King County is moving ahead with its downscaled but still more than $200 million project to build a new juvenile legal and detention center at the site of the current facility at 12th and Alder even as it makes the case that it is moving away from traditional “youth jail” justice. Thursday night, the League of Women’s Voters will convene a panel for a public discussion on the “zero detention” movement:
In mid-March, CHS reported on the county’s efforts to show its changing approach to juvenile crime and justice as the new facility moves toward construction. According to officials, the current 12th and Alder facility held an average daily population in 2016 of 51 juveniles, down 16% from 2015, and an even steeper drop from 1998 when the facility routinely held more than 150 people. Meanwhile, another 17-20 juveniles on average are held in the adult facility in Kent, owing to regulations surrounding their age and the crimes involved.
The new facility is slated to go on the same campus as the existing juvenile justice center along 12th Ave about a block south of the Seattle University campus. King County has been looking to replace the courthouse and administrative buildings for years, and is building a new jail along with them. The recession of 2008 held up plans for the expensive project, but in 2012, the county put a roughly $210 million levy before voters which passed by a 55-45 margin. The existing detention center has 212 beds. The new one could have up to 144, though County Executive Dow Constantine said he’d like it to hold to no more than 112.
I want to say this Capitol Hill triangle spun me around in circles all week, but it’s a triangle, not a circle, so that won’t do. However, I can say that much like ships and planes are rumored to have disappeared in the Bermuda Triangle, historians and cartographers are rumored to have done the same trying to figure out what the hell the deal is with this triangle. What is it, how and why does it even exist? Well, you’re in luck, because after spending a harrowing week confined within its absurdly narrow boundaries, I’ve emerged to tell the tale.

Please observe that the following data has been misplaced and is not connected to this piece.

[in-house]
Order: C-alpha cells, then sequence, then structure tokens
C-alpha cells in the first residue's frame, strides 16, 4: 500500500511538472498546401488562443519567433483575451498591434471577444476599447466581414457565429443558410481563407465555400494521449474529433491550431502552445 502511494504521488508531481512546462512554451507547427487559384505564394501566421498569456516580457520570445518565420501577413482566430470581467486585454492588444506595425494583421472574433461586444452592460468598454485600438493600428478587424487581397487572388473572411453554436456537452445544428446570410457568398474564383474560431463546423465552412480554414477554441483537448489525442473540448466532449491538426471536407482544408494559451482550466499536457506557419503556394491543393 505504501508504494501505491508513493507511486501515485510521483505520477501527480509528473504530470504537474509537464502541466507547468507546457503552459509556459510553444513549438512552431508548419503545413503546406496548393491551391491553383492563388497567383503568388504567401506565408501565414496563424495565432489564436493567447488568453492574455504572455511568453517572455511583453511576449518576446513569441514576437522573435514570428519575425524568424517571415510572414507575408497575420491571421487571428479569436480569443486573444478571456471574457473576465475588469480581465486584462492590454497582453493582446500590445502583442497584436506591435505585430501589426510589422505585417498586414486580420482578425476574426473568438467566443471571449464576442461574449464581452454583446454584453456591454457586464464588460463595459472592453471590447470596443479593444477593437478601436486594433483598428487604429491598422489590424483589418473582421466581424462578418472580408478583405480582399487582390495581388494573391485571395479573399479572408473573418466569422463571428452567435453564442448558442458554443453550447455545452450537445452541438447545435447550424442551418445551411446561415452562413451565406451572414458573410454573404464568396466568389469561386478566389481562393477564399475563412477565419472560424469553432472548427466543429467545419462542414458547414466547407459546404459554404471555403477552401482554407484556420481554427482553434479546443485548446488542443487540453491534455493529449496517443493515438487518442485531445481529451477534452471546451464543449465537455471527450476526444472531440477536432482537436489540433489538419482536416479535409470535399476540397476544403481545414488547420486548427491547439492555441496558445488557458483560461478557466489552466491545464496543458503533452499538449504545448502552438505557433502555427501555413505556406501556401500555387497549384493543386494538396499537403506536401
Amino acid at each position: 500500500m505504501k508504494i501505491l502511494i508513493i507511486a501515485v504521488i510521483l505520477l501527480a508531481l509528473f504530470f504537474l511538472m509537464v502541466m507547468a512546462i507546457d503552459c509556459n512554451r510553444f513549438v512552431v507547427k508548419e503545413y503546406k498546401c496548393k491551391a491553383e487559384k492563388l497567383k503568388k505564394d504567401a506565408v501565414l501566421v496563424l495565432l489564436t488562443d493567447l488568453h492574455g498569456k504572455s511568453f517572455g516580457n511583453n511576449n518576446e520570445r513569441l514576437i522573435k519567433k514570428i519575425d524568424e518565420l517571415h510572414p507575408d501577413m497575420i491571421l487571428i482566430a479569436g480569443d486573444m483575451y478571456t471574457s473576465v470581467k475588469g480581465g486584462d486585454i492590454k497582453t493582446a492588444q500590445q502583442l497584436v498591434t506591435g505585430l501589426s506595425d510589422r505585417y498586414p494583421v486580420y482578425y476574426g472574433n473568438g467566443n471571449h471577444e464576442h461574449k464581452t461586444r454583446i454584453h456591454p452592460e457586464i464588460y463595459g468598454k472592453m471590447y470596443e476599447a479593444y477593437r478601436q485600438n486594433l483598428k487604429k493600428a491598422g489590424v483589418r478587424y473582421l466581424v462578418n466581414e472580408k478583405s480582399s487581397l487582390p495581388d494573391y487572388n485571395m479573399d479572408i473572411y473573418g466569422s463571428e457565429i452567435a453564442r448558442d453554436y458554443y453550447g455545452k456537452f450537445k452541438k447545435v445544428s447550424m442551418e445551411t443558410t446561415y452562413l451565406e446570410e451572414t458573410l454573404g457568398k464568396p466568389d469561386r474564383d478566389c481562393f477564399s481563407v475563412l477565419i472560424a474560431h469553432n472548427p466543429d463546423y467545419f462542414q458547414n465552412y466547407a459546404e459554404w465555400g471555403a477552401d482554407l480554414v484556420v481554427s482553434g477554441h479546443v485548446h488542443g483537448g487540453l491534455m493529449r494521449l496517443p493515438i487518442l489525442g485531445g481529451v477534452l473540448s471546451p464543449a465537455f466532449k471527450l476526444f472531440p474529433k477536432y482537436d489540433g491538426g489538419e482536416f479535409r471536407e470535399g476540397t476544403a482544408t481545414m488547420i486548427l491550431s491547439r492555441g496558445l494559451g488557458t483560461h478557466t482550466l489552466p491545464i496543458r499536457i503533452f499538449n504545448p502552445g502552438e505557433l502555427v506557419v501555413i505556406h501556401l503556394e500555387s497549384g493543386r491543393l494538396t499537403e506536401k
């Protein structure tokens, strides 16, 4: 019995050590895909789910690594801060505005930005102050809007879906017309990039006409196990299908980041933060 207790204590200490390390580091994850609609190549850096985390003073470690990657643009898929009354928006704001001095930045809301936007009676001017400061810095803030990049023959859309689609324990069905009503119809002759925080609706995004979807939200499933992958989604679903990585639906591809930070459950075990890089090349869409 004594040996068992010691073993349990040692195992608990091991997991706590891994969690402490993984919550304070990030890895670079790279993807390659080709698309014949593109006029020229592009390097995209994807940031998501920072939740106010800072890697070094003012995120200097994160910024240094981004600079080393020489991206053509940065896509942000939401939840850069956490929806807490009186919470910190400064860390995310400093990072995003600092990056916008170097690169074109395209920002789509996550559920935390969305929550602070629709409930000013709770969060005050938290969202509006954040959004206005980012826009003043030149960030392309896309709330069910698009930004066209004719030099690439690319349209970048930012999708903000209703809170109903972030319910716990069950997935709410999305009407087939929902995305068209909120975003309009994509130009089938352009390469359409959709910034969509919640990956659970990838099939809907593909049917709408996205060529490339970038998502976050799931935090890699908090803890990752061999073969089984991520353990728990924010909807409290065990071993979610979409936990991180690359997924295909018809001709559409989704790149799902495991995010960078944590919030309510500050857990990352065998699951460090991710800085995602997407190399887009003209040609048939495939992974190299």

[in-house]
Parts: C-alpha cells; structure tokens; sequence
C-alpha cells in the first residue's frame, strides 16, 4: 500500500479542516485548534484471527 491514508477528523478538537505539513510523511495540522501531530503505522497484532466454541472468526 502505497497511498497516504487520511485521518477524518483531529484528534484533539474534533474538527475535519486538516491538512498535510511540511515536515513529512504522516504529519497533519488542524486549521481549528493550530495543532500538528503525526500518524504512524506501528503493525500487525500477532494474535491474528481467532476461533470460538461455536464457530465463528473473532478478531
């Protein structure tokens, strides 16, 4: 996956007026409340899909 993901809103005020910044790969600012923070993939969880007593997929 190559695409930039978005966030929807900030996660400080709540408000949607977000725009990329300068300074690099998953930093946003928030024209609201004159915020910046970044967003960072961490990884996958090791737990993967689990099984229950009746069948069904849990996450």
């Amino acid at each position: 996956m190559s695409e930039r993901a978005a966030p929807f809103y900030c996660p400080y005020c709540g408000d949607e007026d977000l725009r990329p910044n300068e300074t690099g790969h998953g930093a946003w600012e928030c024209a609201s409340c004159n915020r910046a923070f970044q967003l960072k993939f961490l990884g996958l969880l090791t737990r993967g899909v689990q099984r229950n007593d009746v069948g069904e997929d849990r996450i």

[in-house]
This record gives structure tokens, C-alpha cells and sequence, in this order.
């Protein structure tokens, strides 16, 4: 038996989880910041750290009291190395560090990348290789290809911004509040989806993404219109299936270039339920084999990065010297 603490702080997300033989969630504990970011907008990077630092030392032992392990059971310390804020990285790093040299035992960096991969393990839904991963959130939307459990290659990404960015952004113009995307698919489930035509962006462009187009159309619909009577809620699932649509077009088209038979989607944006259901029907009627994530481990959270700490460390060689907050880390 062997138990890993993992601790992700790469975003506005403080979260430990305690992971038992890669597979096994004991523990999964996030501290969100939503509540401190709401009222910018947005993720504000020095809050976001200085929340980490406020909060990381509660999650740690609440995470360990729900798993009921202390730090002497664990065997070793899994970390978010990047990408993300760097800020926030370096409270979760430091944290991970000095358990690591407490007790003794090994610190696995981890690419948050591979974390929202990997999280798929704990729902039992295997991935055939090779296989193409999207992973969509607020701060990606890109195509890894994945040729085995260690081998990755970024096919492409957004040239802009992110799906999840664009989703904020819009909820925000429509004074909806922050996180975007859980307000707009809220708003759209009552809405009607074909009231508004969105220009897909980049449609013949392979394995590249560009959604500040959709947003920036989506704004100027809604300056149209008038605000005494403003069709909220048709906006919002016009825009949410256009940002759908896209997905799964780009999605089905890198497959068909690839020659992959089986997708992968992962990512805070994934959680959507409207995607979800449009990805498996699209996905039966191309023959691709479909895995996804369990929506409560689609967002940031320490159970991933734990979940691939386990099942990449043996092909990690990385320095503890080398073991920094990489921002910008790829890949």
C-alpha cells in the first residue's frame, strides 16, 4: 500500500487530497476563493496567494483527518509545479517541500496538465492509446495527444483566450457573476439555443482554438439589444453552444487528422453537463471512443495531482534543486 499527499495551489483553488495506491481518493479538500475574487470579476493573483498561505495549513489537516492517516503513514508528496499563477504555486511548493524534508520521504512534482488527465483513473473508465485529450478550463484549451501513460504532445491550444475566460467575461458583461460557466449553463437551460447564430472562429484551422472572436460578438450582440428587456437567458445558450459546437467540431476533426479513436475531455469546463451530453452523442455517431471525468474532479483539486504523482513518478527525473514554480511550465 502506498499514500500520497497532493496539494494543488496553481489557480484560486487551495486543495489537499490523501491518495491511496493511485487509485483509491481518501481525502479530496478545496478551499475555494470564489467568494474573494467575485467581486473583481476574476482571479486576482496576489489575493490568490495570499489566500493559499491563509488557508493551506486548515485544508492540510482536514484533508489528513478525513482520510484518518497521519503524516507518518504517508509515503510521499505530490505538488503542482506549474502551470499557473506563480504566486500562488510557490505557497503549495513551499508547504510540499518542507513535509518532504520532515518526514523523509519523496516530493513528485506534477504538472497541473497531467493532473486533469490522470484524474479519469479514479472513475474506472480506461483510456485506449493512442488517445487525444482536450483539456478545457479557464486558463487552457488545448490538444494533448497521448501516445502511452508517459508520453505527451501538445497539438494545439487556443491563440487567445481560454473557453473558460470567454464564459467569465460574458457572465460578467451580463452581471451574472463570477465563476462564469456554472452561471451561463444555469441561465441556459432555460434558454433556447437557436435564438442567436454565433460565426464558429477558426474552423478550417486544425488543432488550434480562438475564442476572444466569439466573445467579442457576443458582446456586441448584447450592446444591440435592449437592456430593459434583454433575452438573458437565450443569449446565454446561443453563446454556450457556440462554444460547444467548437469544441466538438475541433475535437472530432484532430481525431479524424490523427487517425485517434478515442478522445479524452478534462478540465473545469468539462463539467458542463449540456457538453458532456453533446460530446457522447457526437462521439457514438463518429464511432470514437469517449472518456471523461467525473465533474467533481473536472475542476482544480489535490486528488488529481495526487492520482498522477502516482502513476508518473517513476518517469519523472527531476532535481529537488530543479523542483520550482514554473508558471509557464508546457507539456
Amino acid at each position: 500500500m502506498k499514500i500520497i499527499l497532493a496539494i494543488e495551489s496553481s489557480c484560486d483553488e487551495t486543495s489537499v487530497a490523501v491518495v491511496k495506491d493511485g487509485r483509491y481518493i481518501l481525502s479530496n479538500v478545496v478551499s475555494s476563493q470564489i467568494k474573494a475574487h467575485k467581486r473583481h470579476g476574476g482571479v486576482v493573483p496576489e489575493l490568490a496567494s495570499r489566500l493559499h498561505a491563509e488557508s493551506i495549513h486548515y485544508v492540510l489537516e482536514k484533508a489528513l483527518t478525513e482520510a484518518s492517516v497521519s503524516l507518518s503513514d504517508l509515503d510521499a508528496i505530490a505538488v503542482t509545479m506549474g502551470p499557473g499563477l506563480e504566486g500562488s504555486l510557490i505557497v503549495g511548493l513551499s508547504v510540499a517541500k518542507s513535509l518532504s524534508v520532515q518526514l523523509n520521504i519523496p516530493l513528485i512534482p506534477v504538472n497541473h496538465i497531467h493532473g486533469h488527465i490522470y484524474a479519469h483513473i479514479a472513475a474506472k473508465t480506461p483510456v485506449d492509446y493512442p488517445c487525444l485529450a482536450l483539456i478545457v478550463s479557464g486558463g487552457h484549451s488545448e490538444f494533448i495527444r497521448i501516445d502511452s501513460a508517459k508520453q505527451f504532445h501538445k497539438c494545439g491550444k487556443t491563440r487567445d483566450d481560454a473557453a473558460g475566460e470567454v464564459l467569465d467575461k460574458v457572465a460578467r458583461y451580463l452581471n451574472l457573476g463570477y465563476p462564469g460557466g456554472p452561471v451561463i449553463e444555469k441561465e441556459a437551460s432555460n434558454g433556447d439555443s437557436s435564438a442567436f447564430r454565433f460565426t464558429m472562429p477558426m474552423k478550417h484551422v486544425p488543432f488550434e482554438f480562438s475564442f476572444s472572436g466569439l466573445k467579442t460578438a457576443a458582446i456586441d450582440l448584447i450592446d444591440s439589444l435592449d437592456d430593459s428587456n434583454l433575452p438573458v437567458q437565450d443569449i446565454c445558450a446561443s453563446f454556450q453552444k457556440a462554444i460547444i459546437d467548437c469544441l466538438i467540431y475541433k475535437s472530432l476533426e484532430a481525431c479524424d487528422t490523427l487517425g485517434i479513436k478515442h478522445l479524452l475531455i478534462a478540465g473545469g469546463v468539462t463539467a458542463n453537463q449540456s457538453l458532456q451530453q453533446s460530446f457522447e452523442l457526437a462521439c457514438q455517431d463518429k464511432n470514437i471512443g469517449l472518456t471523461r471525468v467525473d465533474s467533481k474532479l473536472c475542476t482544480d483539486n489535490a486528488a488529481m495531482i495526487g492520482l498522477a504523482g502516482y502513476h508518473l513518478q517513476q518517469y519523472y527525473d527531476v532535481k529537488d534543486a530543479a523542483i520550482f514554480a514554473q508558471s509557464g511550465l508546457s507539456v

It all started as a joke.
On April 16, 1916 Seattle Times broke the humorous story. They described it as a small triangular strip with about 6 feet on E Madison and about 5 and a half feet on E Union with a depth at the widest of approximately 4 feet. It baffled expert appraisers and architects alike who would dare attempt to price it or design a structure suitable to its size. Real estate mogul Henry Broderick claimed it was probably worth less than it would cost for him to properly appraise it and it would be hard to sell because a for sale sign would entirely obscure it from view. Someone suggested you could maybe install a gas pump, but the attendant would be obliged to rent the sidewalk from the city just so he could operate it. Jokes aside, things start to break down when you take a closer look at the matter. Continue reading